Depp’s Victory Is A Watershed In How We See Abuse


The trial of the decade, which pitted Johnny Depp against his ex-wife, Amber Heard, ended with Johnny Depp winning on all his claims of defamation against Heard, while she won on the claim that his lawyer, Adam Waldman, defamed her in alleging a conspiracy with her friends.
For those who have somehow missed a case that has gripped the world, Depp sued Heard over a Washington Post op-ed that Heard had written. In that op-ed, titled, “I spoke up against sexual violence — and faced our culture’s wrath. That has to change.”, Heard alleged that since speaking out about sexual violence “two years” before the op-ed, she had become the focal point of the country’s wrath. The article suggested without saying so, that she was referring to sexual violence perpertrated by Depp, given that she had sought a temporary restraining order order (TRO) against Depp, two years prior, before getting a divorce from him.
The TRO and subsequent statements by Heard, as well as photographs and videos depicting a bruised Heard, or Depp lashing out at his cupboards, led to the Sun labelling Depp a “wife beater” and a widespread perception that Depp had abused Heard. Depp sued the Sun and lost, in a case in which Heard appeared as a witness for the Sun, and where she claimed that she had donated her divorce settlement to charity. That statement was key for the judge, who believed that given she had donated that settlement, she was not likely to be a malicious actor.
Heard then wrote, or to be precise, the American Civil Liberties Union (ACLU) wrote the above-mentioned article for the Washington Post. At that point, Depp was well and truly cancelled at the height of the MeToo movement which pushed society to always, “Believe her”.
Depp’s subsequent lawsuit seemed dead in the water. Most legal commentators and lawyers felt he had no chance of winning. Proving defamation is very hard for a celebrity, and there is also a First Amendment issue that has to be overcome. Going into the case the odds were heavily stacked in Heard’s favor, but toward the end, it was clear that not only had Depp won in the court of public opinion, it was hard to imagine how Heard could possibly win.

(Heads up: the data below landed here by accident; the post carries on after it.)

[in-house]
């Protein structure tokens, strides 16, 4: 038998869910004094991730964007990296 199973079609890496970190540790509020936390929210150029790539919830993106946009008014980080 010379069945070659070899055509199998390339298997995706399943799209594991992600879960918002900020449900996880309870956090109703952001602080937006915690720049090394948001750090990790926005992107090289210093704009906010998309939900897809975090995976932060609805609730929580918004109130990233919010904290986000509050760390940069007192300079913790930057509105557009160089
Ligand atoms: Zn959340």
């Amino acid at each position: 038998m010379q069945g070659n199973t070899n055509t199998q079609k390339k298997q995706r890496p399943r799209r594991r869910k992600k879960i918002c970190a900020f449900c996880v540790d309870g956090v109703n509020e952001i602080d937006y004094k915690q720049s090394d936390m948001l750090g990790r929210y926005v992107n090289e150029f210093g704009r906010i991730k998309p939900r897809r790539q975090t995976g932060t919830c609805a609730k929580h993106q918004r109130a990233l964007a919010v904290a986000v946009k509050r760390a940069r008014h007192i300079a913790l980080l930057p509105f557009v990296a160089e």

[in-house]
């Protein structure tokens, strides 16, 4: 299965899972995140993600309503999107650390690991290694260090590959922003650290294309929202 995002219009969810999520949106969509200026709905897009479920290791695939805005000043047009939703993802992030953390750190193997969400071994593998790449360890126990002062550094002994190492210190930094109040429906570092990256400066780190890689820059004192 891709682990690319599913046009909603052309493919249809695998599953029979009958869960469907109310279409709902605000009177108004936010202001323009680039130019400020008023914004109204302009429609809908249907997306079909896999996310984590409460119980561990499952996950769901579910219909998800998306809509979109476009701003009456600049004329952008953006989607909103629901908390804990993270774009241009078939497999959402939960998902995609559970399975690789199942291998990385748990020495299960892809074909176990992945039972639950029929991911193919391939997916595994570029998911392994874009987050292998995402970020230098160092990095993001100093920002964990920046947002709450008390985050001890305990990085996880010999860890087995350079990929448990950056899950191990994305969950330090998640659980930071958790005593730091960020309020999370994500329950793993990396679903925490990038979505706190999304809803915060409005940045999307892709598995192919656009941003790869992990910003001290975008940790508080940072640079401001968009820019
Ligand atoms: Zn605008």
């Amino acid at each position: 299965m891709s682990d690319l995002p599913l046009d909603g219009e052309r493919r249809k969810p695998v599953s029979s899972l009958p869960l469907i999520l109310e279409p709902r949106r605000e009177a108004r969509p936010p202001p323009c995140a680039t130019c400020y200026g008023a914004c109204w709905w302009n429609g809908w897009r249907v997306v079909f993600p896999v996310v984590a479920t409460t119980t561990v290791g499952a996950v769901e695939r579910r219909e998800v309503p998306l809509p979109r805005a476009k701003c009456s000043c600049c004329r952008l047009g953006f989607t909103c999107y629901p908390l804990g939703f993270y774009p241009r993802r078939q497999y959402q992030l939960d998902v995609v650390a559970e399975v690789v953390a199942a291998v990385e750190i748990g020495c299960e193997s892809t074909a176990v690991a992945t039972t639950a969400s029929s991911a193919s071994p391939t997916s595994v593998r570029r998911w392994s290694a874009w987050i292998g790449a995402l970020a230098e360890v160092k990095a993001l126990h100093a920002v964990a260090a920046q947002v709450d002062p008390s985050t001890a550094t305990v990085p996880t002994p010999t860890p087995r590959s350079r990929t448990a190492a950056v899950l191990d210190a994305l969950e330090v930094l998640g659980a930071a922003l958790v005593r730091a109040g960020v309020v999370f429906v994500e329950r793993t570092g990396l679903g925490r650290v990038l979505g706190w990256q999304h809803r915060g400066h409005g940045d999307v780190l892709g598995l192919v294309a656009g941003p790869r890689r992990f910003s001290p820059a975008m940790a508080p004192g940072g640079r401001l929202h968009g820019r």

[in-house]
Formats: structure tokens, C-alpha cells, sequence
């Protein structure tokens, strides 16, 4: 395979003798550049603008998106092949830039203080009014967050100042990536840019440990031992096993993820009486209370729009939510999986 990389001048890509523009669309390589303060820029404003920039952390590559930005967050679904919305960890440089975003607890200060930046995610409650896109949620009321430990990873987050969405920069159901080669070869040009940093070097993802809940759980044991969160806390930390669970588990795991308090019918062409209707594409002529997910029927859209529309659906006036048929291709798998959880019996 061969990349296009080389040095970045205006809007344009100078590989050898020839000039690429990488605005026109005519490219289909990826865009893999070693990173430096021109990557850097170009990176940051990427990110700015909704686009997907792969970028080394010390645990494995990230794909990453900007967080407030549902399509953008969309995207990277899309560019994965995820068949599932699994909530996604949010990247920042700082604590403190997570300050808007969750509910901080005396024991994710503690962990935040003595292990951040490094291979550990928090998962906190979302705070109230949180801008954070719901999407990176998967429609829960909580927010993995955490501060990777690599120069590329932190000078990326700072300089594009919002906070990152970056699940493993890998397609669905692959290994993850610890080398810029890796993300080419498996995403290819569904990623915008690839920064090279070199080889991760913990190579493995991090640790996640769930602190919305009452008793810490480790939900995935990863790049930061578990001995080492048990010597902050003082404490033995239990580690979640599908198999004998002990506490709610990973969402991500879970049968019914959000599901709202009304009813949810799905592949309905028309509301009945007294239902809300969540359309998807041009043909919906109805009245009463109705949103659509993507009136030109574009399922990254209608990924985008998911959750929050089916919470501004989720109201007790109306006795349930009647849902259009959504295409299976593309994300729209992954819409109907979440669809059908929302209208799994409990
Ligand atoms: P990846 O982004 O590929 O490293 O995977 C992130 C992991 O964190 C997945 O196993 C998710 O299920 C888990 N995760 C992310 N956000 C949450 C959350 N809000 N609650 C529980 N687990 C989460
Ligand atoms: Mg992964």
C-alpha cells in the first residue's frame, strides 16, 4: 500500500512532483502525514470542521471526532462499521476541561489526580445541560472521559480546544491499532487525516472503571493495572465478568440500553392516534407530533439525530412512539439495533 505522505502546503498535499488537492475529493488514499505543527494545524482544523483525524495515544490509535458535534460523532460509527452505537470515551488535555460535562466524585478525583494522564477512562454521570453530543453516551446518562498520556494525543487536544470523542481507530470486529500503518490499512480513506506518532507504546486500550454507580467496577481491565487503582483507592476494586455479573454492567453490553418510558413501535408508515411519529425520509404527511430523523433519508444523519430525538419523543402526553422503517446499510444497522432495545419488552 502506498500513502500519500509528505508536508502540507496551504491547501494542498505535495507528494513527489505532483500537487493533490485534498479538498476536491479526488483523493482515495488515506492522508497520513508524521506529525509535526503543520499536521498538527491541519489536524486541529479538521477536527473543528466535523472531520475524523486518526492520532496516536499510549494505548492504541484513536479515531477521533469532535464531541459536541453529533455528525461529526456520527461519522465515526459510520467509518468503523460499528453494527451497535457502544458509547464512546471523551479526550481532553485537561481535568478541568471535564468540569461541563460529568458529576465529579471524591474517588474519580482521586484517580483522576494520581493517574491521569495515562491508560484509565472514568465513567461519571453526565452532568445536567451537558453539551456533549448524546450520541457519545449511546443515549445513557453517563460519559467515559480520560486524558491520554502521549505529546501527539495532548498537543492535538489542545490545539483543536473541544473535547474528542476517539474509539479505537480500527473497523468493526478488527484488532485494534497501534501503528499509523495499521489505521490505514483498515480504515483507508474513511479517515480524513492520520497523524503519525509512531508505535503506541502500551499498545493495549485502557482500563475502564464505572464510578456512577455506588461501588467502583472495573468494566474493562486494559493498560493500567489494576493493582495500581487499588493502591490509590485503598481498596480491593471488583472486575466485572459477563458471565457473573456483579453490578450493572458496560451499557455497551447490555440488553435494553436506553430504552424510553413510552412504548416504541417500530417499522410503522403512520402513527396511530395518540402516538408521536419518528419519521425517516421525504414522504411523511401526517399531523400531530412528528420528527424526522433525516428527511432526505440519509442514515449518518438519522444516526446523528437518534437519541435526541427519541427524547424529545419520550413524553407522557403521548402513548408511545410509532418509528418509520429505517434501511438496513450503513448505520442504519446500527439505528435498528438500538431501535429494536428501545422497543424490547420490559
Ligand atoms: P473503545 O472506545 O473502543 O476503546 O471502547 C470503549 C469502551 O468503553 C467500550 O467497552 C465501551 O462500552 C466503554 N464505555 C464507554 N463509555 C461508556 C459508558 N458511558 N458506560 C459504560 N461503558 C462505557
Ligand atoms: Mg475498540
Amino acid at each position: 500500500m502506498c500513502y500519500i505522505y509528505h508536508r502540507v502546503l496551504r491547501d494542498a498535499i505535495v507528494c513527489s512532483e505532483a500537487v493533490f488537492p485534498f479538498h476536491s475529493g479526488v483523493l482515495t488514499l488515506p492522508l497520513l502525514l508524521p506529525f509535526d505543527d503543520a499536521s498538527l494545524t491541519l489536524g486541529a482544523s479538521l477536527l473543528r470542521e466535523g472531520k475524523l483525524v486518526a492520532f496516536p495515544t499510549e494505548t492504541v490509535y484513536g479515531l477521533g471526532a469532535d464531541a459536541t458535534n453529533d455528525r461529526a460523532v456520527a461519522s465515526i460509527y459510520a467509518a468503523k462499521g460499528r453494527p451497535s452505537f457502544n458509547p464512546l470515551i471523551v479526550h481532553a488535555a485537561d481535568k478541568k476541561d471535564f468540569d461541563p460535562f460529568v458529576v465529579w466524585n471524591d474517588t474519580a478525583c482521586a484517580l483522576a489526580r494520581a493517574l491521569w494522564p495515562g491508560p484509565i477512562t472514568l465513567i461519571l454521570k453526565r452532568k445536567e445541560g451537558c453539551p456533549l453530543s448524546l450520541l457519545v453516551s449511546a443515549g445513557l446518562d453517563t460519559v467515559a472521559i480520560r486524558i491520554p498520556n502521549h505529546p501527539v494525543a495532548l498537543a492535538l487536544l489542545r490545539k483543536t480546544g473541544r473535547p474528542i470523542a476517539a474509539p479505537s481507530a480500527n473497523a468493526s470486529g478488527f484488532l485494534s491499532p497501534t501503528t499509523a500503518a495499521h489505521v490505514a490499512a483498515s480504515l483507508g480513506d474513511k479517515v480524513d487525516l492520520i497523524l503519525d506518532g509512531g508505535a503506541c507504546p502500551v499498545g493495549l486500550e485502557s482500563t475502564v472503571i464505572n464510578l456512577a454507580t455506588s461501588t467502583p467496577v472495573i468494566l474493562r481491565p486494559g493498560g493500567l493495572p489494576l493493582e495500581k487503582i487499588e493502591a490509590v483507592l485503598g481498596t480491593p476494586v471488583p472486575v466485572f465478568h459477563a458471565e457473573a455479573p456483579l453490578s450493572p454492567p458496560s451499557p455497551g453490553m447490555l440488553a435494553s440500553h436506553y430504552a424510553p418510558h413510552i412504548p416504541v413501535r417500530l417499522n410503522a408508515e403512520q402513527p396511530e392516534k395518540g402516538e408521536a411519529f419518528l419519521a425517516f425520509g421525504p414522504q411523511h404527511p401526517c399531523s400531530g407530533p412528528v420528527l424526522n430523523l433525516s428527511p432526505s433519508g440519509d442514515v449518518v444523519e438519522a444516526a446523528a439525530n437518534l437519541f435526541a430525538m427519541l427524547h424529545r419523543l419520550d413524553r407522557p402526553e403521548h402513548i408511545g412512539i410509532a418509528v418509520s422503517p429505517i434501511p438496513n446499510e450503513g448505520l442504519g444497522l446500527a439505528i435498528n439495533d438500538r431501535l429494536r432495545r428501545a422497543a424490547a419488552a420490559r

The verdict can only be interpreted one way: the jury either did not believe her, or they felt his claims had the greater support. Her counterclaim seems to suggest that though the jury believes she lied, they did not believe Waldman’s claim that there was a conspiracy. Neither party won as much as they claimed, but that is because proving the extent of damages is really a leap of faith.
Heard’s case fell apart with a number of key revelations, such as that she lied about donating her divorce settlement, arguing, “I use donate and pledge synonymously”; or that she suffered broken ribs, a broken nose, and was raped with a broken bottle, and never needed to see a doctor. Her statements were often contradictory and stretched credulity. I’m not as smart as the best family doctor out there, but jurors surely wondered at how she could suffer such severe injuries and be fine the very next day.
This case is, from a legal point of view, not important, but it is important from a cultural point of view. Although the mainstream media has struggled to report the story given their commitment to an ideology of “Believe her”, and has instead sought to focus on the potential damage this case will have on future victims, the public has moved in a different direction, in which abuse is seen not as simply something that men do to women, but also as something that women may do to men. The public’s understanding of abuse is far more sophisticated than that of mainstream media. The case also shows the limits of “Believe Her”: most women who come forward are not lying, but “most” is not “all”. Rather than, “Believe her”, what we need to do is, “Listen to her”, and assume innocence before someone has been proved guilty.

Leave A Reply